‘This shouldn’t be a sign of the times’

Tuesday, 3 October 2017

‘This shouldn’t be a sign of the times’ thumbnail

NEWRY City Councillors Davy Hyland and Gary Stokes were united in denouncing vandals who defaced a dual language council road sign on the Tandragee Road last week.

The Irish language on the sign was spray painted over at some point last weekend, an act that Cllr Hyland described as "infantile" and which drew widespread criticism within the community.

In expressing his disappoint at the act, the independent councillor said: "Similar attacks have been made on signage in other parts of the district, namely in the East Down area, but it's clear now that that has spread to other parts of the district - closer to the border - which is very disappointing.

"It's infantile as these people see the Irish language as an attack on their culture when, in reality, people should be sharing culture.

"For instance, I don't see Ulster Scots as being a threat to the people who class themselves as nationalists or Republicans."

Cllr Hyland said that the cost of repairing or replacing the defaced sign would ultimately be imposed on the ratepayer, therefore adding to the futility of the exercise.

"It's costly enough," he added. "I know that some of the signs in East Down were systematically cut down using mechanical equipment to do that, so it wasn't done on the spur of the moment, it was thought out."

Cllr Hyland believes councillors from the Unionist community need to be more vocal in publicly decrying acts of vandalism such as this.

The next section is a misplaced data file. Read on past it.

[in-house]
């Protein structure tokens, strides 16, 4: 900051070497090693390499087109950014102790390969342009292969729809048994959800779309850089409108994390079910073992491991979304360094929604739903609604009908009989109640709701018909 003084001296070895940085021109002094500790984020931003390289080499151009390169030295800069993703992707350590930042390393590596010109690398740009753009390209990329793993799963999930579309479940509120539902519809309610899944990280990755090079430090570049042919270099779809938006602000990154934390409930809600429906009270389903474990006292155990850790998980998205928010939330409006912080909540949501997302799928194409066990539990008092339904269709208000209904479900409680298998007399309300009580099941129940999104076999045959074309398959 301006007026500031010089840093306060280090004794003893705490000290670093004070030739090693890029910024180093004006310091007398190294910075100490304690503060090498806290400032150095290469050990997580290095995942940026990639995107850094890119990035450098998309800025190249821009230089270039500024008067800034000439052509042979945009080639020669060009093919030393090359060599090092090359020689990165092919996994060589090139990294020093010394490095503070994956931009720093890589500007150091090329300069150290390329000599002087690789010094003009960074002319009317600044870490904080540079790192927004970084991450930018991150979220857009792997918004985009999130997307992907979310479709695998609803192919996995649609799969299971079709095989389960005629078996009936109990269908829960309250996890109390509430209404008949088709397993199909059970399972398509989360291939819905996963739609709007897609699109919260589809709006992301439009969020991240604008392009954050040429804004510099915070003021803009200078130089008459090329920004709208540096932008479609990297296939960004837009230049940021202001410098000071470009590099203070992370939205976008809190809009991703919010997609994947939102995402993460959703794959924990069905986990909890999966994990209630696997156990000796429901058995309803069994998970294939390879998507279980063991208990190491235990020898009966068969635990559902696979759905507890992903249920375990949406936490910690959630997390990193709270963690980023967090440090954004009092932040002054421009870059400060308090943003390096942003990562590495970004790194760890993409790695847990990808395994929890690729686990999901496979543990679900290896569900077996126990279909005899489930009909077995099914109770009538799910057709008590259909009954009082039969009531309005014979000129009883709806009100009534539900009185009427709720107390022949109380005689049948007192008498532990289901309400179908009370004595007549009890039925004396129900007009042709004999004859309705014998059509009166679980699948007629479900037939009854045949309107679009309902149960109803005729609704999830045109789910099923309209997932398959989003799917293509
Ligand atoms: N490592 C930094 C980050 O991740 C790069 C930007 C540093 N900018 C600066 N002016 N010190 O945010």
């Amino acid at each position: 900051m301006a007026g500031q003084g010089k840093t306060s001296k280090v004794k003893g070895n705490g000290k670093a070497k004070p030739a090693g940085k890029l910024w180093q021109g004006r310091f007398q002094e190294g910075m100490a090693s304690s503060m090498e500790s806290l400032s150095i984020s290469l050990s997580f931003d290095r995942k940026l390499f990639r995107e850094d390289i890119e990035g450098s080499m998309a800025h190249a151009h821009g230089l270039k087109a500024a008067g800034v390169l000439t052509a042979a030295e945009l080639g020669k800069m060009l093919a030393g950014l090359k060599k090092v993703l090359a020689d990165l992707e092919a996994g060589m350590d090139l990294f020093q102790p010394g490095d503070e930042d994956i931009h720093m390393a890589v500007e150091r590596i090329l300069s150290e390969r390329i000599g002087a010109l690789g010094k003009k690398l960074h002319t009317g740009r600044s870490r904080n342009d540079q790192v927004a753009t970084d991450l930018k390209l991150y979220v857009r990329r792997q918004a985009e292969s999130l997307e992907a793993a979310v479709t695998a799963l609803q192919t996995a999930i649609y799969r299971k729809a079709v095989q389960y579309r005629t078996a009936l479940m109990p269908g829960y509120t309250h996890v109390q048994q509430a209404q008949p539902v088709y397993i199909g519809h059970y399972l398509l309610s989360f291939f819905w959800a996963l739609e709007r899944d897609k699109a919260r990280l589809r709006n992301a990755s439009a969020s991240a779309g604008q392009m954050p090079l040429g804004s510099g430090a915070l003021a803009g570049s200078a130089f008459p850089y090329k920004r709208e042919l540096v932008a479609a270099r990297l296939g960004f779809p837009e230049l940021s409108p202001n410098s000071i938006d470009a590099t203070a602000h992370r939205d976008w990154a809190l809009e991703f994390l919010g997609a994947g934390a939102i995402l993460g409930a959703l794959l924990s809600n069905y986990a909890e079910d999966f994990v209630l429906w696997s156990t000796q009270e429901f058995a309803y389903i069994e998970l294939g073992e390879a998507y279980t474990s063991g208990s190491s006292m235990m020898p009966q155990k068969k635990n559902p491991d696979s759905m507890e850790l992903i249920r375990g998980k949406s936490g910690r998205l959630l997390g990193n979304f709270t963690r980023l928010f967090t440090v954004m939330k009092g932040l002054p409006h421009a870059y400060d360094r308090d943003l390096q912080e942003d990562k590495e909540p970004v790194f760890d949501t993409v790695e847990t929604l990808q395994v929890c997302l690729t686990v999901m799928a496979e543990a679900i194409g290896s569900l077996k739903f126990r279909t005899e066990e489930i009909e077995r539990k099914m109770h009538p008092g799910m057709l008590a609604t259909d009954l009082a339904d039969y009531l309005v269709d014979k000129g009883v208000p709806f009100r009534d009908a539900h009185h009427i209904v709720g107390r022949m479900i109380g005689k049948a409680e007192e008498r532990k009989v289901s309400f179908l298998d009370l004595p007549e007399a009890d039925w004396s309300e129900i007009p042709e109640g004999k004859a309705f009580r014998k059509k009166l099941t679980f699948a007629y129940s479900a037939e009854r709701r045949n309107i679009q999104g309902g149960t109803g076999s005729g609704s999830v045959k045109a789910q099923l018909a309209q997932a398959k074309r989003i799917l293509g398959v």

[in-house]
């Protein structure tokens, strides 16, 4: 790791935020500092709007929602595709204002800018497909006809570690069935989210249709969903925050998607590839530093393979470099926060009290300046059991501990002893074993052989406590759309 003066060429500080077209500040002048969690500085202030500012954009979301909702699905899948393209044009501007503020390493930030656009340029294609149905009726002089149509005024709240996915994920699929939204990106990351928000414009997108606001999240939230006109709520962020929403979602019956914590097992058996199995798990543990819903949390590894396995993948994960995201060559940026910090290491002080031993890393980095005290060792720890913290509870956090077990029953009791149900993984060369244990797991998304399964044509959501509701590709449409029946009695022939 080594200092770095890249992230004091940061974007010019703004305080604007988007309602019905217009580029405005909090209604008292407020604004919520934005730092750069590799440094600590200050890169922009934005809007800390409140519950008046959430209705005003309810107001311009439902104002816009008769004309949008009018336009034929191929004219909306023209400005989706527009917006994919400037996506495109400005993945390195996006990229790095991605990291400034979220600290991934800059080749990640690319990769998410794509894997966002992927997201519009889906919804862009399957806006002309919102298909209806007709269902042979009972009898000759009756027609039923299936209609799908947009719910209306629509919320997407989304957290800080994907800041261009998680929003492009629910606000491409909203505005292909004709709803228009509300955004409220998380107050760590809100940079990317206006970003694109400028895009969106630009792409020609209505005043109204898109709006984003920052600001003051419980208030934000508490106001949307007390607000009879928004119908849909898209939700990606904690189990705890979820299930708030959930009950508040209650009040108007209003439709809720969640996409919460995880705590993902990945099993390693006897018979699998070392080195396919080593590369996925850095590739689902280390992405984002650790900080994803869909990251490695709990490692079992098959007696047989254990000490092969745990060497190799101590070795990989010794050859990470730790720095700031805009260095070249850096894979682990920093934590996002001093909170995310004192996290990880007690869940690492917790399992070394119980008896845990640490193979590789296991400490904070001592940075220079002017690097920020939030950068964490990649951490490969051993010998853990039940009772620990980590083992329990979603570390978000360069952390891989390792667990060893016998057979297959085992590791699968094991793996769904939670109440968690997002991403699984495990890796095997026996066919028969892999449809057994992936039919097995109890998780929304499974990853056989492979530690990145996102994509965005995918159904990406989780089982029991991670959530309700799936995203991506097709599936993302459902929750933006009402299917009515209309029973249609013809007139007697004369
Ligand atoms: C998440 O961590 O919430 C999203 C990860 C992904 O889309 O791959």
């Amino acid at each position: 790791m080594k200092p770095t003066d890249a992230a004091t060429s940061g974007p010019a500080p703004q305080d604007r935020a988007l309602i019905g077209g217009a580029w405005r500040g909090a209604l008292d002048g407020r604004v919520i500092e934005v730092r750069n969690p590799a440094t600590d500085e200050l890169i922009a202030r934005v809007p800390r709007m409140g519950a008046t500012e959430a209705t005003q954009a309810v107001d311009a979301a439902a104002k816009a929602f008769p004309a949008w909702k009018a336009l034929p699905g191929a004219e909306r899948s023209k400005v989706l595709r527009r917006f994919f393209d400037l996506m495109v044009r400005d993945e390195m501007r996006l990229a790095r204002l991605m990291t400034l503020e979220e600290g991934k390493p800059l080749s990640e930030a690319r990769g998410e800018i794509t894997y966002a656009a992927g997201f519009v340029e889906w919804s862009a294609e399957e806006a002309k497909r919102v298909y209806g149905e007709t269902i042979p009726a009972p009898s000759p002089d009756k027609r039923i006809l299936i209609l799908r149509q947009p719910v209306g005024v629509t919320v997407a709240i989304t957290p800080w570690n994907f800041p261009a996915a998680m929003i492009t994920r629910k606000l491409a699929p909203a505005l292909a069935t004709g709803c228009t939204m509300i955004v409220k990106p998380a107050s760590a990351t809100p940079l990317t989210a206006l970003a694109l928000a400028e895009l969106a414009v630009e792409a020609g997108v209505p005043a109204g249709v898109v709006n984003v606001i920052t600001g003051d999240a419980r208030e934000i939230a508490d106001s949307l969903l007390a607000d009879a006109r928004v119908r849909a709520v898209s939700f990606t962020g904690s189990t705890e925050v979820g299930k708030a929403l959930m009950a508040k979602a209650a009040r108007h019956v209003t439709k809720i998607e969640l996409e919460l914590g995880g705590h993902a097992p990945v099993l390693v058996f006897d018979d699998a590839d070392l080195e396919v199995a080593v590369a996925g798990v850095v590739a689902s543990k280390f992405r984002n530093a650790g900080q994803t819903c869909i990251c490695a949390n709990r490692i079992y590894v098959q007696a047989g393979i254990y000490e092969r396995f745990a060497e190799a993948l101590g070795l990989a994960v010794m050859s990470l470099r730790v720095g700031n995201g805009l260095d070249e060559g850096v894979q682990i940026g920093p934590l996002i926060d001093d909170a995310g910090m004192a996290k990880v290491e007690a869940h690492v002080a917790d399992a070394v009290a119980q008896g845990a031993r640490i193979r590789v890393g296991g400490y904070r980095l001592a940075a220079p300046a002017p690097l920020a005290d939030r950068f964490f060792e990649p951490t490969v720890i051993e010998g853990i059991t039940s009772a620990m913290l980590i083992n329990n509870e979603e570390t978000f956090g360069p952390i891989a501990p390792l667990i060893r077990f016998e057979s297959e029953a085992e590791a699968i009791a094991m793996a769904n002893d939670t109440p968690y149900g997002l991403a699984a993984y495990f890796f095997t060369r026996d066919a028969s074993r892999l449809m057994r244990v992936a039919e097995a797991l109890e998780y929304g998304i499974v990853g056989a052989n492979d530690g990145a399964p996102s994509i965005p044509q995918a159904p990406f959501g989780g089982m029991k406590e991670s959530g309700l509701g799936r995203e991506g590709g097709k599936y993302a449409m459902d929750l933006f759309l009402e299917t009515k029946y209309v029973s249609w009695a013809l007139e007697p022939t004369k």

"The other thing is, and I was disappointed, the Unionist councillors have this sort of attitude, 'We told you this sort of thing was going to happen', where I think they should be taking a much more pro-active stance. They're sort of justifying it by saying, 'I told you so'."

SDLP Councillor Gary Stokes, in lambasting those responsible for the vandalism, also lamented what he called a "politicising" of the Irish language by both sides of the political spectrum.

 "It's terrible that the language is politicised from both ends, I mean, you have people using it as a political football and it belongs to everybody on the island of Ireland," he said.

"You don't have to go go back very long when both Protestants and Catholics spoke Irish and, in fact, it was a Protestant in the 19th century who headed up organisation of the Gaelic League and the revival of the Irish language.

"It's a matter of culture and it's very sad. I think it shows a lack of understanding of a language that has been spoken for millennia on the island of Ireland as something foreign and something to be abused."

Mr Stokes remarked that the dual-lingual policy had been in place for many years without issue.

"There's been a dual language policy in the old Newry and Mourne Council for many decades and, in fairness, it's worked quite well and people have been very accepting of it."

On the cost of fixing or replacing damaged or defaced signs, the SDLP Councillor said: "It's very expensive and, ultimately, it's costing me, you and other ratepayers who have to pay for it. It's money we could be spending on new leisure centres and provisions of services instead of having to replace or repair vandalised signs.

"At the end of the day, it's an act of pure vandalism no matter what way you look at it. Certainly if anyone has any information they should report it to the police and I'd also call on political leaders of all parties to avoid politicising the Irish language, either for or against, as it's something for us to cherish," added Mr Stokes.

A spokesperson for Newry, Mourne and Down District Council said: "Newry, Mourne and Down District Council's boundary sign on the Tandragee Road was defaced with black paint and has been removed for repair.

"The Council has managed 26 vandalism incidents to its Boundary Signage since they were erected during 2016.

"The Council recorded seven vandalism incidents during 2016 and 19 vandalism incidents for 2017 to date.

"Replacement signage is produced with an anti-graffiti laminate sheet and the cost of repair varies depending on extent of vandalism. The maximum value of replacing a boundary sign is approximately £283.00 and all incidents of vandalism are reported to the Police Service of Northern Ireland (PSNI)."


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